After a fatal attack on LGBTQ+ activist Brian Wasswa this month, international nonprofit Human Rights Watch (HRW) is calling on Uganda’s government to investigate his death and other attacks on the country’s LGBTQ+ community.
Wasswa, HRW reports, was attacked on Oct. 4 in Jinja, in the eastern region of Uganda. Wasswa was trained as a paralegal at the Human Rights Awareness and Promotion Forum (HRAPF) — which provides legal aid to vulnerable communities, including people who are LGBTQ+. He also worked as a peer educator with the AIDS Support Organisation (TASO).
Wasswa was openly LGBTQ+, and identified as a gender non-conforming person. Wasswa, who lived alone, was attacked at home.
Deputy Executive Director of HRAPF Edward Mwebaza told HRW that, after the attack, Wasswa found unconscious by neighbourhood children.
“Neighbours rushed Wasswa to Jinja Hospital, where doctors found that he was still alive but had been struck on the head multiple times by a sharp object,” HRW said in a statement.
“When Wasswa did not respond to treatment, on Oct. 5, his colleagues at HRAPF requested an ambulance to transfer him to Mulago Hospital in Kampala, Uganda’s capital city," the statement continued.
Wasswa died in the ambulance on the way to Kampala. HRW also reports that police at the Jinja central police station are investigating the murder.
Oryem Nyeko, Africa researcher at HRW, said: “In the wake of the horrific murder of Brian Wasswa, the Ugandan government should be making it crystal clear that violence is never acceptable, regardless of one’s sexual orientation or gender identity.”
“Instead, a government minister charged with ethics and integrity is threatening to have gay people killed at the hands of the state,” Nyeko continued, referring to recent reports that Uganda’s government was seeking to bring in the death penalty for homosexuality.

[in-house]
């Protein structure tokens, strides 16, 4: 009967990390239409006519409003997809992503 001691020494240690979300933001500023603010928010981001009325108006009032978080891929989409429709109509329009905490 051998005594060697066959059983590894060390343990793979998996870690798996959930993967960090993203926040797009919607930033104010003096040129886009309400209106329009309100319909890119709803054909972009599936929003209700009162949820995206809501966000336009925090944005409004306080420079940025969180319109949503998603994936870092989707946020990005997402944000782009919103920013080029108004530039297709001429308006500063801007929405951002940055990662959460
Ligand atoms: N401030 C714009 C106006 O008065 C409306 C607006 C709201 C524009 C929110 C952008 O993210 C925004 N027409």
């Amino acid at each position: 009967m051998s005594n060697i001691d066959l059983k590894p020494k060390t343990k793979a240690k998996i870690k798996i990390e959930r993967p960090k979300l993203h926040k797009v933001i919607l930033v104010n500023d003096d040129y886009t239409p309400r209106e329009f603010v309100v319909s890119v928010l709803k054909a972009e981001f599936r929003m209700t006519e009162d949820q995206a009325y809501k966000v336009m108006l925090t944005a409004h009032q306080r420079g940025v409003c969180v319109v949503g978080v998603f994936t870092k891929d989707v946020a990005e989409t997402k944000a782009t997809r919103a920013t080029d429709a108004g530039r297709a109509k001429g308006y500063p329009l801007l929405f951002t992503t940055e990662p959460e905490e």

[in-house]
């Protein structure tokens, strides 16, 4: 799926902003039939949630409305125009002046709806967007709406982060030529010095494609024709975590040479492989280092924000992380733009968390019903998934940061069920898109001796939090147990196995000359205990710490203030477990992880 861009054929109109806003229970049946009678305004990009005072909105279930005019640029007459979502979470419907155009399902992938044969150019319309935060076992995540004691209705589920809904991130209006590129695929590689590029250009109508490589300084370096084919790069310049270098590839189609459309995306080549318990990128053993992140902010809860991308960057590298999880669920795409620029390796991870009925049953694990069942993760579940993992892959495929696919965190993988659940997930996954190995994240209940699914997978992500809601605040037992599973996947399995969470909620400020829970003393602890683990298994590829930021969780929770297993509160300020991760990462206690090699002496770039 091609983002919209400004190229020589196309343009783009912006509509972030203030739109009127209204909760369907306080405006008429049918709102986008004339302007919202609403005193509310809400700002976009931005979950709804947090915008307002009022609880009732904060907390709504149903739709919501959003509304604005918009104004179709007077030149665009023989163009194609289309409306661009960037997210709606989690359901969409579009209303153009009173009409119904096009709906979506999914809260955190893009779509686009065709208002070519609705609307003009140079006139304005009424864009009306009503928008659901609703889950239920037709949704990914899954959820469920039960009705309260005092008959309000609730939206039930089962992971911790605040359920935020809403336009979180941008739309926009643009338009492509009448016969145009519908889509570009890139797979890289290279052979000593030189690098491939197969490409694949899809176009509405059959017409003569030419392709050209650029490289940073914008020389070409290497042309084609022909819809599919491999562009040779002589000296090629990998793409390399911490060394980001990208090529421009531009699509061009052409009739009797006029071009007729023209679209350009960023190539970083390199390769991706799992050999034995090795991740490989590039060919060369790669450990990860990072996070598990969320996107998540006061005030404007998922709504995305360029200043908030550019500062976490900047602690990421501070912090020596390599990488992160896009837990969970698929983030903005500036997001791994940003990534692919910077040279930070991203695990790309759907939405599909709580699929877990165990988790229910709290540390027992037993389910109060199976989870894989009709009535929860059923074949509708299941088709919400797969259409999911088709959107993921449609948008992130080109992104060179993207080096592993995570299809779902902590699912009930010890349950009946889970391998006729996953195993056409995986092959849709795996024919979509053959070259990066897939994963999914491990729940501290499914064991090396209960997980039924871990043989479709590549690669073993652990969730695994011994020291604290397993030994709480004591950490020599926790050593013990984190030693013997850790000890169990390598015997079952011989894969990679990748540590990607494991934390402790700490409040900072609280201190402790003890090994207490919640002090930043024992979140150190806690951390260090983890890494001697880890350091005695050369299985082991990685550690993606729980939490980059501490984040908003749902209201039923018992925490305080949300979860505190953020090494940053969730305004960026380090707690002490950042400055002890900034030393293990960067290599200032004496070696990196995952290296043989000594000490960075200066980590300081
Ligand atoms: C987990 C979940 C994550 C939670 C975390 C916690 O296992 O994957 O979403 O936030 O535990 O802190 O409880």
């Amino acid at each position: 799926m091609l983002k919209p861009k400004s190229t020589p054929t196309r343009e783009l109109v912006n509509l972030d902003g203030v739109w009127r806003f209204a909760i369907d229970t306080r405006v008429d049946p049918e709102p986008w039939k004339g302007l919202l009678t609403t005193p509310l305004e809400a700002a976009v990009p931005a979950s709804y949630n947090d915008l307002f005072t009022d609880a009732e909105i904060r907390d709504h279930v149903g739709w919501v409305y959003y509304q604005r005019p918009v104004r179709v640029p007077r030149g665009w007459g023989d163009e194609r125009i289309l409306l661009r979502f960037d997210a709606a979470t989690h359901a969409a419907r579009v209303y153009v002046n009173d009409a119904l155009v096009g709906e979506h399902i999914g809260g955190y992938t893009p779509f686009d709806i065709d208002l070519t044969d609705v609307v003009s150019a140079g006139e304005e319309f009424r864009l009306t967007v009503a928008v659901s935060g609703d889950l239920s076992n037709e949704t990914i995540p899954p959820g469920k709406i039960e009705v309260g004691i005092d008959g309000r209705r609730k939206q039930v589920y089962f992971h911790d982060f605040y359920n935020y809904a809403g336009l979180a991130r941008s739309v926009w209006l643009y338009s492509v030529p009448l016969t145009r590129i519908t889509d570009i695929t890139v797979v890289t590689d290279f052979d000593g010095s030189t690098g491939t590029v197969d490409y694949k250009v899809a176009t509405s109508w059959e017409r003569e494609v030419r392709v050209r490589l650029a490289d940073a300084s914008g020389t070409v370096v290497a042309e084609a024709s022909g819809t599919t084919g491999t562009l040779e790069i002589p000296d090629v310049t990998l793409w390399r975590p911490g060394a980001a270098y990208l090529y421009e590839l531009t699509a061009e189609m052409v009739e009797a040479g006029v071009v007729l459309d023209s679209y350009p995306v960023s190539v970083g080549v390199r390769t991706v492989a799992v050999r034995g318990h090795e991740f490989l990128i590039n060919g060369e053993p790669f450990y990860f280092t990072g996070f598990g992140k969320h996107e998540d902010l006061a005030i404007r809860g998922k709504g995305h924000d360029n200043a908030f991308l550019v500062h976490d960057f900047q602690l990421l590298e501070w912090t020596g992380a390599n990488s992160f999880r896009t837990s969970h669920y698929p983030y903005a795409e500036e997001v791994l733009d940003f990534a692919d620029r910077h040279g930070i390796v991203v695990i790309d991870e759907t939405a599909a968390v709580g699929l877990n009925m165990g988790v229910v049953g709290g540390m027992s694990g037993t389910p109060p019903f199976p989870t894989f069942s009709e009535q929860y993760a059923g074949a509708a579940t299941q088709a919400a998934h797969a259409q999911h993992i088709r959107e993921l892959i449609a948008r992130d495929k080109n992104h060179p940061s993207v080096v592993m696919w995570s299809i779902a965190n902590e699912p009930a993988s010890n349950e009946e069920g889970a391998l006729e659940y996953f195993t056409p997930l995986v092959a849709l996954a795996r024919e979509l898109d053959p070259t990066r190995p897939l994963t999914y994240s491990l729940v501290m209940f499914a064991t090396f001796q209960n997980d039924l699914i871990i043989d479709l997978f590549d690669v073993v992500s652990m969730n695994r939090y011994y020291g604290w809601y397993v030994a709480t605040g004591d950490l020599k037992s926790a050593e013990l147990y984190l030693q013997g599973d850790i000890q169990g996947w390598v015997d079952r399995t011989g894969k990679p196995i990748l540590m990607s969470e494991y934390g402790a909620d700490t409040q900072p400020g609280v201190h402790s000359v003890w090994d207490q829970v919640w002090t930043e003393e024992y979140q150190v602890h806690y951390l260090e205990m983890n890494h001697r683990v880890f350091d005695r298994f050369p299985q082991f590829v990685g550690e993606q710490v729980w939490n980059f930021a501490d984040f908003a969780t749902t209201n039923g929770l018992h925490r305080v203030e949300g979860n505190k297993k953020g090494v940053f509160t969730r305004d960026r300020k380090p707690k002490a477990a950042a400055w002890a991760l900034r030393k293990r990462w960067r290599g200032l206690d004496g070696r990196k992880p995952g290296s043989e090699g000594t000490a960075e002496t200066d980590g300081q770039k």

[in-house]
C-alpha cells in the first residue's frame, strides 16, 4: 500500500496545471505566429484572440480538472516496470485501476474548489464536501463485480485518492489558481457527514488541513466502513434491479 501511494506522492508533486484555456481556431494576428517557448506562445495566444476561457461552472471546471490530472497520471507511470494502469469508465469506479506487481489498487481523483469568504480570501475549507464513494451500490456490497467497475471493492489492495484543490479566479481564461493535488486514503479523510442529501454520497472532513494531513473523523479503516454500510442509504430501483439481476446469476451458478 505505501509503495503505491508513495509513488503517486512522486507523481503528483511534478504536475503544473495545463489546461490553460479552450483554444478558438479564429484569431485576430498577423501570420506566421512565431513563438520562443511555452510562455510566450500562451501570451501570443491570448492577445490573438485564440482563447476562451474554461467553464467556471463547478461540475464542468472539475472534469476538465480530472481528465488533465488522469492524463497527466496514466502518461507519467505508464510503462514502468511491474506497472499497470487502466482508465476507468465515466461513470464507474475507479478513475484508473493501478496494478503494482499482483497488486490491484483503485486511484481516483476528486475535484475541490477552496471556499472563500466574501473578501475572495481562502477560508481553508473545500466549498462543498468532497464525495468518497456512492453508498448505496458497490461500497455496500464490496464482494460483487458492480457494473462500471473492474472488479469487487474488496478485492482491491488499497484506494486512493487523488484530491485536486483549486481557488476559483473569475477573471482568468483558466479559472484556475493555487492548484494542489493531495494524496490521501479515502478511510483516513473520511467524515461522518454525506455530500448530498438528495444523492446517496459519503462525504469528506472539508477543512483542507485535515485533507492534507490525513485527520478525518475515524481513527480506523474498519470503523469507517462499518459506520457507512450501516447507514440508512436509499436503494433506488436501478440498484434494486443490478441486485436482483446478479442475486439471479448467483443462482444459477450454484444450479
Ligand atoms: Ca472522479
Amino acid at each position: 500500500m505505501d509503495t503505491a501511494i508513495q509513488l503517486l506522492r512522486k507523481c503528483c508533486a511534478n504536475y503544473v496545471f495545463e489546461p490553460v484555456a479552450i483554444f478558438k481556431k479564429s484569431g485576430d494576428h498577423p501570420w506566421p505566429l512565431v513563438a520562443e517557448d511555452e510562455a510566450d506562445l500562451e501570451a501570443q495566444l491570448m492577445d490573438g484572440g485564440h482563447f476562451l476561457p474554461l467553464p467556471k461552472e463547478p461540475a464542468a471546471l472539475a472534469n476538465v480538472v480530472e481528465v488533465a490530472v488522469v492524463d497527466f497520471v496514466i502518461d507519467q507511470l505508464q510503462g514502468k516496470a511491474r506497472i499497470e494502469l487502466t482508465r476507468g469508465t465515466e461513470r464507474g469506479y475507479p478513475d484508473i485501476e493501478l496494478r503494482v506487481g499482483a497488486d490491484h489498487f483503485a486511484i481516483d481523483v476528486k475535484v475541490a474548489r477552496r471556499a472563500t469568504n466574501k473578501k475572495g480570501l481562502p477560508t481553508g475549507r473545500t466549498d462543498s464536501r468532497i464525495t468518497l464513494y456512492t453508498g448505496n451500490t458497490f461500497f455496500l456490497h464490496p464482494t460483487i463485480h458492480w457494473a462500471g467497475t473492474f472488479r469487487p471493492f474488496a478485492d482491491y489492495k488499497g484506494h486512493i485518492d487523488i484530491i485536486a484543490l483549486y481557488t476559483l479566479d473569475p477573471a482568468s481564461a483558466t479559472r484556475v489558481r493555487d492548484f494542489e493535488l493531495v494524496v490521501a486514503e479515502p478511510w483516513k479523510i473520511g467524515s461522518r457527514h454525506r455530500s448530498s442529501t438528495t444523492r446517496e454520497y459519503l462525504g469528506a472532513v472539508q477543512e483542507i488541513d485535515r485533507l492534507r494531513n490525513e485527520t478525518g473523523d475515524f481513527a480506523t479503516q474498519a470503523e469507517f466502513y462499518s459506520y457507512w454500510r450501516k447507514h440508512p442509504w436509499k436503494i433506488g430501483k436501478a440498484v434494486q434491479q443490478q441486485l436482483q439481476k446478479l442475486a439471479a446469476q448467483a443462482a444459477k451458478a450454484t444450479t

Informally known as the “Kill the Gays” bill, it was first tabled in 2009 by then member of parliament David Bahati. It eventually fell through, however, in 2014 after the constitutional court of Uganda found it to be invalid.
Talk of the bill was reignited on Oct. 10 by the country’s minister of ethics and integrity, Simon Lokodo.
Lokodo told Reuters that the bill had the support of the country’s president, Yoweri Museveni. This claim was denied by the president’s spokesperson who released a later statement denying that the bill is back on the cards.
Whether or not the bill goes ahead, HRW believes that more needs to be done to protect the country’s LGBTQ+ community, including prosecuting hate crimes committed against them.
The call by HRW comes after several high-profile and violent attacks made against the LGBTQ+ community in Uganda.
In recent months, three people who were gay or transgender have been killed. HRW reports that in the beginning of August, a group of motorcycle taxi drivers attacked and killed Fahad Ssemugooma Kawer. She was a transgender woman.
HRAPF has also been the subject of violent attacks, and in February 2018 two security guards were seriously injured during a break-in at the organisation’s offices in Kampala. Another HRAPF security guard was beaten to death in 2016. There hasn’t been any justice for the attacks.
Nyeko told HRW: “It is incumbent on the Ugandan authorities to deliver justice for the murder of Brian Wasswa. Police should conduct thorough investigations, and political leaders should refrain from any rhetoric that might encourage violence against LGBT people.”